Prospect imposes industrial development moratorium amid concerns over granite quarry proposal
Residents of Prospect voted unanimously over the weekend to impose a six-month moratorium on industrial development in the town's shoreland zone.
With a population of around 700, Prospect doesn't have a working comprehensive plan, or a clear vision for the kind of development projects that its residents might support.
That's made the town a popular target for development proposals in recent years, including one from Salmons, Inc. The Virginia-based company wants to build a $12-million granite crushing site and pier along the Penobscot River.
Kathleen Jenkins, the chair of the town's planning board, said the project has residents concerned about their water supply, home values and potential noise problems.
"That's what I hear from the town," she said. "Not one person has called me as a member of the planning board and said, 'Let's get this going; this is great.' People are really concerned."
Bowden Point Properties, a subsidiary of Salmons, Inc., wants to build a 50-acre site, where it will crush rock and load the material onto barges on the Penobscot River. The project will eventually require local, state and federal approval, and Jenkins estimated the review and permitting process could take months or years to complete.
But the temporary moratorium gives Prospect citizens time to pause and start drafting a more comprehensive vision for the town, which could eventually include specific zones for industrial development or other land uses.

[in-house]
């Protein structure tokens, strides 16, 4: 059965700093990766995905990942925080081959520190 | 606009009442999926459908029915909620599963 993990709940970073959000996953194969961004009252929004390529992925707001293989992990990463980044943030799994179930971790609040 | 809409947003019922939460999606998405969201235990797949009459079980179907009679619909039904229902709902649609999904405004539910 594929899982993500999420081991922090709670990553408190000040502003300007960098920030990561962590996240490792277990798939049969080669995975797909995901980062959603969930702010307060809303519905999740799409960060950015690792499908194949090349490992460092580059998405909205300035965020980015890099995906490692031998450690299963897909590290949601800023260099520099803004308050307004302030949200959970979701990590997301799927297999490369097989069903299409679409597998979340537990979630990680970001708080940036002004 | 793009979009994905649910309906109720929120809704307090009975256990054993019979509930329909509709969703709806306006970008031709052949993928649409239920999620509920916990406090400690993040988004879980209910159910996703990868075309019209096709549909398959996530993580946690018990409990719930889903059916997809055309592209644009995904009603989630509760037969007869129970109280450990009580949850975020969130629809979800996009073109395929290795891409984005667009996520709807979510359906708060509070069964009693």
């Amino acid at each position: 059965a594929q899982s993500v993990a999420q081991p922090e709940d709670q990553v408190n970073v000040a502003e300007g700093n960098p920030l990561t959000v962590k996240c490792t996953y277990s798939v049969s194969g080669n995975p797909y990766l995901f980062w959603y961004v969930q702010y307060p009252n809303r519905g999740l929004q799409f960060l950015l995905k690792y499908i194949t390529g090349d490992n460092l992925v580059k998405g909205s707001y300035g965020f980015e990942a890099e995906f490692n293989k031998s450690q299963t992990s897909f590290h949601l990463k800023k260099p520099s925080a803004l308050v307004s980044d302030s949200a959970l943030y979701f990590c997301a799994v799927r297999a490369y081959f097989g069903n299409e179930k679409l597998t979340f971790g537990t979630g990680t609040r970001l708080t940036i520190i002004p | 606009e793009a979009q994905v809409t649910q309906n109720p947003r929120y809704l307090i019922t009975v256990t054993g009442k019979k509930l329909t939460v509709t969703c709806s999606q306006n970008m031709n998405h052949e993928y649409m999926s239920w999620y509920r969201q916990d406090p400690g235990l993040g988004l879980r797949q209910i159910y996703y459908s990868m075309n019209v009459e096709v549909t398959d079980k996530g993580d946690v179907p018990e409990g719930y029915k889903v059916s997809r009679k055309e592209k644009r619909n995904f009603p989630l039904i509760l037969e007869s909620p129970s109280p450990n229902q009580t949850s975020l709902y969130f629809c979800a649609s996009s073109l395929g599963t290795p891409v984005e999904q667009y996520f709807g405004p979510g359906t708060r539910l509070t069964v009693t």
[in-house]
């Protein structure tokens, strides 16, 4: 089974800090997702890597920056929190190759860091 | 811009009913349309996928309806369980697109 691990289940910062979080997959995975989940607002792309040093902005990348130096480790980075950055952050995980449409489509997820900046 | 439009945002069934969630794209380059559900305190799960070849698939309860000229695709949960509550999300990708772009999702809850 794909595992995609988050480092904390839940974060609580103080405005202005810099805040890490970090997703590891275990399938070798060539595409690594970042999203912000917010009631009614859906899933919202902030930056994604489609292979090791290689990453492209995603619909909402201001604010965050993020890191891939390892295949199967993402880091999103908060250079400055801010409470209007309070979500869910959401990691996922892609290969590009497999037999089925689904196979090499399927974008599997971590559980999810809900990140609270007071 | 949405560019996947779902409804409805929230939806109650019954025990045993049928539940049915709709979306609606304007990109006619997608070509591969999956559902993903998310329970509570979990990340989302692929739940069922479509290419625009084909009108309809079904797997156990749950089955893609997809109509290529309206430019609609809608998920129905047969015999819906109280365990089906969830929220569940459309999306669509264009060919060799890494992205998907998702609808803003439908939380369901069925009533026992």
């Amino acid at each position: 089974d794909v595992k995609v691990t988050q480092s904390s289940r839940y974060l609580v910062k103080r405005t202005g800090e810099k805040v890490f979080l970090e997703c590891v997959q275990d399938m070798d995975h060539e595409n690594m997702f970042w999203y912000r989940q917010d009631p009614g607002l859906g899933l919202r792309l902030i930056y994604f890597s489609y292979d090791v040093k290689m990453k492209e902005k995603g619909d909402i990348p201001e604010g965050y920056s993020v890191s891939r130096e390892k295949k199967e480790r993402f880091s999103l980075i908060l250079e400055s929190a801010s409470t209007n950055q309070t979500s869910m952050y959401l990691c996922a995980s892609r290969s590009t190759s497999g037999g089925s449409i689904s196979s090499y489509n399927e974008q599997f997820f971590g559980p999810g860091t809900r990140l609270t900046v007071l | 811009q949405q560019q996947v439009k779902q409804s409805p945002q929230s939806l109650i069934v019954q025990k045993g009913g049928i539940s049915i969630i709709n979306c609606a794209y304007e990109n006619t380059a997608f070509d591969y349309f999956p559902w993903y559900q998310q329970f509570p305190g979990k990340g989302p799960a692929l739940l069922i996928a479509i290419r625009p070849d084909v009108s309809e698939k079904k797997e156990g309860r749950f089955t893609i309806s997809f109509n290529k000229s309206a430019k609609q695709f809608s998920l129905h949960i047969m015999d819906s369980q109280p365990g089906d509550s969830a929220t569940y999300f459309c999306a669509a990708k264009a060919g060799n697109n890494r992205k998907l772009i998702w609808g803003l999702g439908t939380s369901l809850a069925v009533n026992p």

"It's really a first step to try and get to a point where we can actually implement a comprehensive plan and try and get this town to figure out what direction it really wants to go in — what it wants to be in the future going forward," said Peter Shoults, who recently moved to Prospect and owns a home in the area.
Shoults said he's one of about a dozen people who have formed a local group that's opposed to the Bowden Point quarry project.
Prospect only has a shoreland zoning ordinance, which Maine law requires for most towns. It last tried to implement a comprehensive plan in the mid-90s, but it wasn't implemented and the state never approved it.
This effort should be different, Jenkins said.
"That's what people are saying: We're willing to do the hard work now. A comprehensive plan is a lot of work," she said. "It's a little town; we have a pretty small volunteer base to draw from in this town. The fact that a dozen people have stepped up and said, 'Yeah, I'll do that work,' is pretty indicative, because people weren't volunteering on the comprehensive plan before."
Bowden Point Properties recently submitted the initial applications for a granite processing site and pier for the third time, according to Dave Madore, deputy commissioner for Maine's Department of Environmental Protection.